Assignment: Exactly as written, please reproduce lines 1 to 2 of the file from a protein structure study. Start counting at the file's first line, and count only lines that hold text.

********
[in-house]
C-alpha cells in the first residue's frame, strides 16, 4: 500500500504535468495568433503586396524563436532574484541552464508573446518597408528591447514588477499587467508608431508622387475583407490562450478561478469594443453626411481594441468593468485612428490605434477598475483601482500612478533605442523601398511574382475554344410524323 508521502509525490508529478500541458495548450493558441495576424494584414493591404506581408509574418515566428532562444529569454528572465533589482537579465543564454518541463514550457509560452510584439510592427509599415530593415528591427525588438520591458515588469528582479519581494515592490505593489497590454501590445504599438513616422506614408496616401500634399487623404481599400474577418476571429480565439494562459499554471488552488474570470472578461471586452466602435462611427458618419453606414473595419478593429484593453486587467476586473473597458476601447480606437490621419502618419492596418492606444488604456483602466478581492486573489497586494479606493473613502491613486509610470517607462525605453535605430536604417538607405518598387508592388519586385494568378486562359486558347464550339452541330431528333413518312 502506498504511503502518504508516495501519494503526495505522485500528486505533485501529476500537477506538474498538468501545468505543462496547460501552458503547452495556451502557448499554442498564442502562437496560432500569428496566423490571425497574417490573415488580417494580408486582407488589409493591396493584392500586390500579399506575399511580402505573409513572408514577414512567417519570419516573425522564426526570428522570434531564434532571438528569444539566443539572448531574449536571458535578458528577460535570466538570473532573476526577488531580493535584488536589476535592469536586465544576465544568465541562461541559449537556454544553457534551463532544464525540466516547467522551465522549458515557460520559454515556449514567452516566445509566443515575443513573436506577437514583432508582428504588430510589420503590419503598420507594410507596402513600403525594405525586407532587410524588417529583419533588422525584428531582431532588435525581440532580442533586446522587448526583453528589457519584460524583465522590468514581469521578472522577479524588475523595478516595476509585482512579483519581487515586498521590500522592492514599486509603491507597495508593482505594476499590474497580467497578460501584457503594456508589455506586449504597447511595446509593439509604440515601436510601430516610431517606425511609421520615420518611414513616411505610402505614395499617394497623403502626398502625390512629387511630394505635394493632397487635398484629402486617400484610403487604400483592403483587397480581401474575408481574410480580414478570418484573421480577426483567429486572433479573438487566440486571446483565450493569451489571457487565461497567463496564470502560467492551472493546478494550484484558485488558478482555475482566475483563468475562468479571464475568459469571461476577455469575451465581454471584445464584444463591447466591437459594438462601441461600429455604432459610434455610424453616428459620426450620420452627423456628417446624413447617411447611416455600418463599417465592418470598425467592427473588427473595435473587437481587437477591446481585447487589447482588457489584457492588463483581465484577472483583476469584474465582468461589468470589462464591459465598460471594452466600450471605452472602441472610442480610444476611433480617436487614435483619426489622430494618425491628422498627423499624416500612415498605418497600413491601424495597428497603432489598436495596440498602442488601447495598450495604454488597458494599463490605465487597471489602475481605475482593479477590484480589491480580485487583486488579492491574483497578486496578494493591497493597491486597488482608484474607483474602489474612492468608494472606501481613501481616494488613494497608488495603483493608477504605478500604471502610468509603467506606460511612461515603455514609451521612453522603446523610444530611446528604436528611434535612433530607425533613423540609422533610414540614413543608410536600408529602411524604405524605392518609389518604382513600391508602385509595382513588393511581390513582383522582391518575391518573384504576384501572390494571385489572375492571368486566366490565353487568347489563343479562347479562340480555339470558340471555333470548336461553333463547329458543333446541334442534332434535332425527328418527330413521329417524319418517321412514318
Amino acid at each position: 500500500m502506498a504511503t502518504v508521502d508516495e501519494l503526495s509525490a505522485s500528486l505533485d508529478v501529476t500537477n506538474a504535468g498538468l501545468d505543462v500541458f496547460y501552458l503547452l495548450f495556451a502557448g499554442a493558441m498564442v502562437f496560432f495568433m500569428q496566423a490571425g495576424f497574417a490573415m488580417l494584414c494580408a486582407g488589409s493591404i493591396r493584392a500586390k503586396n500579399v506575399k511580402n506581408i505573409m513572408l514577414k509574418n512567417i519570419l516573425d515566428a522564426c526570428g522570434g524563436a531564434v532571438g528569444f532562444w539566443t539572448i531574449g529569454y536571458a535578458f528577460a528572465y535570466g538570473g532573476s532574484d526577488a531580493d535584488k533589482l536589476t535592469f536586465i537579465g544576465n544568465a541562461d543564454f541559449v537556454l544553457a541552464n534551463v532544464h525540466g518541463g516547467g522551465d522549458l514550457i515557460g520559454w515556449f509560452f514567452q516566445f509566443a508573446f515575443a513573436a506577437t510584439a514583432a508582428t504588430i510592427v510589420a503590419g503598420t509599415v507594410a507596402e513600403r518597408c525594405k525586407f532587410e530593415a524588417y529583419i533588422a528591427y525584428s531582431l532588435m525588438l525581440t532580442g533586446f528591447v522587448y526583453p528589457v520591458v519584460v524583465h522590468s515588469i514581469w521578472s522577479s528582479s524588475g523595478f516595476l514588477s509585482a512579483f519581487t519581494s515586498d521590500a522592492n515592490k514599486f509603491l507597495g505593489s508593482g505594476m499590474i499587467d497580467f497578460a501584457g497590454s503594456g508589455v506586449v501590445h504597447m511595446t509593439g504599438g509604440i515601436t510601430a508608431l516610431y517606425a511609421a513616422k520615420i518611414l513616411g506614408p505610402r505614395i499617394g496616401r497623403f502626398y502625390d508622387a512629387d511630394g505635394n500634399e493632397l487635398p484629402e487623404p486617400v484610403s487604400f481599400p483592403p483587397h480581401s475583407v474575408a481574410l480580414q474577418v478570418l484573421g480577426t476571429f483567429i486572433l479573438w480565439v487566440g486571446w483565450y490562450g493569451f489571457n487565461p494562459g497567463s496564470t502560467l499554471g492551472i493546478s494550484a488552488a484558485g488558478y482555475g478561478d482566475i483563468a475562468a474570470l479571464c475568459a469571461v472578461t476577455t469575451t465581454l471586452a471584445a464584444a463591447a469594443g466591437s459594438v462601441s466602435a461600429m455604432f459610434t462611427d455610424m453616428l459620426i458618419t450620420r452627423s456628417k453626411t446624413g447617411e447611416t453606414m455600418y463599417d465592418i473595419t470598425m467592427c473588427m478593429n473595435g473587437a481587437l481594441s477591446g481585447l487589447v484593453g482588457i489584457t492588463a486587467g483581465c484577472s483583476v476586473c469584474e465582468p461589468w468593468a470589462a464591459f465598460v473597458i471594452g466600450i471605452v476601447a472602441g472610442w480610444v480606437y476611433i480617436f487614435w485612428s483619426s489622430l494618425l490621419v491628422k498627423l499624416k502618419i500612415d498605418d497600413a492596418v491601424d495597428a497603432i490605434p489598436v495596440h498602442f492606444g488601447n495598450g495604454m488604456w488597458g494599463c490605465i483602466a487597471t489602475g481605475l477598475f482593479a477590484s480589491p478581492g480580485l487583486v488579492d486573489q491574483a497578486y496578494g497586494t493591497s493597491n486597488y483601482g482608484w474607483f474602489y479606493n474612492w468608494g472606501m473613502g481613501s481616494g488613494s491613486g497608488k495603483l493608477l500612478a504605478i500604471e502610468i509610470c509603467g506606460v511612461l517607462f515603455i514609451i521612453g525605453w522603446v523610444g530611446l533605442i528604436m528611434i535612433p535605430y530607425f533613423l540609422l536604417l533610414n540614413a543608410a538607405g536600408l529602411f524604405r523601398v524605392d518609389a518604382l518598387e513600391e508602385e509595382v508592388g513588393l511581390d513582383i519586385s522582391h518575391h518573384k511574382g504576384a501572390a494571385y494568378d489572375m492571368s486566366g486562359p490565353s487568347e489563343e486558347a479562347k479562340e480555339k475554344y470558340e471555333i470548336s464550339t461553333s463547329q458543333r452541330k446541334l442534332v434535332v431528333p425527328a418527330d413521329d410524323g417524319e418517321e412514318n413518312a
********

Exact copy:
[in-house]
C-alpha cells in the first residue's frame, strides 16, 4: 500500500504535468495568433503586396524563436532574484541552464508573446518597408528591447514588477499587467508608431508622387475583407490562450478561478469594443453626411481594441468593468485612428490605434477598475483601482500612478533605442523601398511574382475554344410524323 508521502509525490508529478500541458495548450493558441495576424494584414493591404506581408509574418515566428532562444529569454528572465533589482537579465543564454518541463514550457509560452510584439510592427509599415530593415528591427525588438520591458515588469528582479519581494515592490505593489497590454501590445504599438513616422506614408496616401500634399487623404481599400474577418476571429480565439494562459499554471488552488474570470472578461471586452466602435462611427458618419453606414473595419478593429484593453486587467476586473473597458476601447480606437490621419502618419492596418492606444488604456483602466478581492486573489497586494479606493473613502491613486509610470517607462525605453535605430536604417538607405518598387508592388519586385494568378486562359486558347464550339452541330431528333413518312 502506498504511503502518504508516495501519494503526495505522485500528486505533485501529476500537477506538474498538468501545468505543462496547460501552458503547452495556451502557448499554442498564442502562437496560432500569428496566423490571425497574417490573415488580417494580408486582407488589409493591396493584392500586390500579399506575399511580402505573409513572408514577414512567417519570419516573425522564426526570428522570434531564434532571438528569444539566443539572448531574449536571458535578458528577460535570466538570473532573476526577488531580493535584488536589476535592469536586465544576465544568465541562461541559449537556454544553457534551463532544464525540466516547467522551465522549458515557460520559454515556449514567452516566445509566443515575443513573436506577437514583432508582428504588430510589420503590419503598420507594410507596402513600403525594405525586407532587410524588417529583419533588422525584428531582431532588435525581440532580442533586446522587448526583453528589457519584460524583465522590468514581469521578472522577479524588475523595478516595476509585482512579483519581487515586498521590500522592492514599486509603491507597495508593482505594476499590474497580467497578460501584457503594456508589455506586449504597447511595446509593439509604440515601436510601430516610431517606425511609421520615420518611414513616411505610402505614395499617394497623403502626398502625390512629387511630394505635394493632397487635398484629402486617400484610403487604400483592403483587397480581401474575408481574410480580414478570418484573421480577426483567429486572433479573438487566440486571446483565450493569451489571457487565461497567463496564470502560467492551472493546478494550484484558485488558478482555475482566475483563468475562468479571464475568459469571461476577455469575451465581454471584445464584444463591447466591437459594438462601441461600429455604432459610434455610424453616428459620426450620420452627423456628417446624413447617411447611416455600418463599417465592418470598425467592427473588427473595435473587437481587437477591446481585447487589447482588457489584457492588463483581465484577472483583476469584474465582468461589468470589462464591459465598460471594452466600450471605452472602441472610442480610444476611433480617436487614435483619426489622430494618425491628422498627423499624416500612415498605418497600413491601424495597428497603432489598436495596440498602442488601447495598450495604454488597458494599463490605465487597471489602475481605475482593479477590484480589491480580485487583486488579492491574483497578486496578494493591497493597491486597488482608484474607483474602489474612492468608494472606501481613501481616494488613494497608488495603483493608477504605478500604471502610468509603467506606460511612461515603455514609451521612453522603446523610444530611446528604436528611434535612433530607425533613423540609422533610414540614413543608410536600408529602411524604405524605392518609389518604382513600391508602385509595382513588393511581390513582383522582391518575391518573384504576384501572390494571385489572375492571368486566366490565353487568347489563343479562347479562340480555339470558340471555333470548336461553333463547329458543333446541334442534332434535332425527328418527330413521329417524319418517321412514318